The main player page presents several performance controls, and it’s here you can switch the samples to portamento or legato settings. The portamento glides from one note to the next, while the legato option introduces a sense of musical movement between notes. In this mode, the release tails are disabled but the reverb is enhanced to pick up the resulting slack. With movement occurring from one note to the next, the vocals can sound a shade unnatural, especially at speed, but as ever they should fair far better in context.
Build the word
EastWest and Hollywood Backup Singers’ most impressive feature is its WordBuilder technology, which makes it possible to type in your own words and lyrics and hear them performed by White and the McBroom sisters.
The pack contains hundreds of prebuilt editable WordBuilder phrases, and word-entry can be done in multiple ways. The most straightforward is via the English Text Editor. Enter words here and WordBuilder will automatically translate them into the Phonetics and Votox Text Modes. Votox is WordBuilder’s own phonetic language, for which each letter corresponds to its own phoneme, the smallest unit of sound.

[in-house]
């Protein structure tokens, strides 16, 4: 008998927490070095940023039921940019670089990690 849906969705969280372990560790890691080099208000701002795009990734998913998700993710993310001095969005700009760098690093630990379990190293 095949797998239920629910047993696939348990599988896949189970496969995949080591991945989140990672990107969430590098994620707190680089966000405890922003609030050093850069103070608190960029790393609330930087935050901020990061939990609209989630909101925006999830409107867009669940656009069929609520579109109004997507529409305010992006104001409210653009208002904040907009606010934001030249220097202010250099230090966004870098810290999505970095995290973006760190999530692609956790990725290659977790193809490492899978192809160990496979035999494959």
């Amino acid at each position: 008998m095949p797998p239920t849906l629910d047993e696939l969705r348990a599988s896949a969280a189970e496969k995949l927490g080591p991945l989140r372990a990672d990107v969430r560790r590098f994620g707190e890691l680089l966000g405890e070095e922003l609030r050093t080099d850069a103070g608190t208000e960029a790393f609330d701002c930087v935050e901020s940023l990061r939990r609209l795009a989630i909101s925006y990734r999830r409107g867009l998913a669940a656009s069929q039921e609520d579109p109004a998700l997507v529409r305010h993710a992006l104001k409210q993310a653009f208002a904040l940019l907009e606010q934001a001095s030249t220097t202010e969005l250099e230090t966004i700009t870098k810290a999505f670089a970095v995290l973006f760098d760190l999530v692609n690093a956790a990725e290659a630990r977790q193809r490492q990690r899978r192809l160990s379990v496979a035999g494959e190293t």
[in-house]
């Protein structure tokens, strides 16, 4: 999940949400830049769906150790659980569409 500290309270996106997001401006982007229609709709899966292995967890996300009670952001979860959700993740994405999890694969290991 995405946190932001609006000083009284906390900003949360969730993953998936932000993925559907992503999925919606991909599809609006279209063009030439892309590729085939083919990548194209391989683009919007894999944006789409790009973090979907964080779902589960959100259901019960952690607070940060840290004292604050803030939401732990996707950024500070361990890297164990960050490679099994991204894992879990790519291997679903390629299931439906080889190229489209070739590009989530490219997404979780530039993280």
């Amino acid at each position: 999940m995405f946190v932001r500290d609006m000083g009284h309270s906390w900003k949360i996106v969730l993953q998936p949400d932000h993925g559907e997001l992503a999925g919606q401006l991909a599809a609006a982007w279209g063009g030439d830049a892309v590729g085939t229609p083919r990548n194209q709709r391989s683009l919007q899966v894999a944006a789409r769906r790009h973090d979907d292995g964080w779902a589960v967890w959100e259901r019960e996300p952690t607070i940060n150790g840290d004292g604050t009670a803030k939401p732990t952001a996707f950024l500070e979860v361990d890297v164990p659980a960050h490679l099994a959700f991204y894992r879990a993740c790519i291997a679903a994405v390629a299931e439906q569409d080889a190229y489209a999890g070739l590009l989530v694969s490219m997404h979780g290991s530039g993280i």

To get the best from the complicated but powerful Votox mode, you’ll want to spend some time learning its unique phonetic alphabet. Once you’ve sussed it, you should be able to wield direct control of each small part of any given word.
While it’s not possible to do everything that a top-notch team of vocalists might, there’s a some serious potential here and, of course, the use of stellar vocalists to belt out your WordBuilder constructs endorses your custom content further. The nuances can get lost, especially if you need to move quickly between certain elements of a given phrase, but it remains a breathtakingly good bit of tech nevertheless.
The final rendition
Alongside the elements already covered, this package features a credible number of real-time solo vocal phrases, which have been multiply-recorded in all keys and can be keyswitched between both phrases and the vowel and consonant patches. Add to this the extensive mic balancing credentials and a healthy amount of effects, including reverb and a dedicated voice channel, and we’re well on the way to backing-vocal nirvana.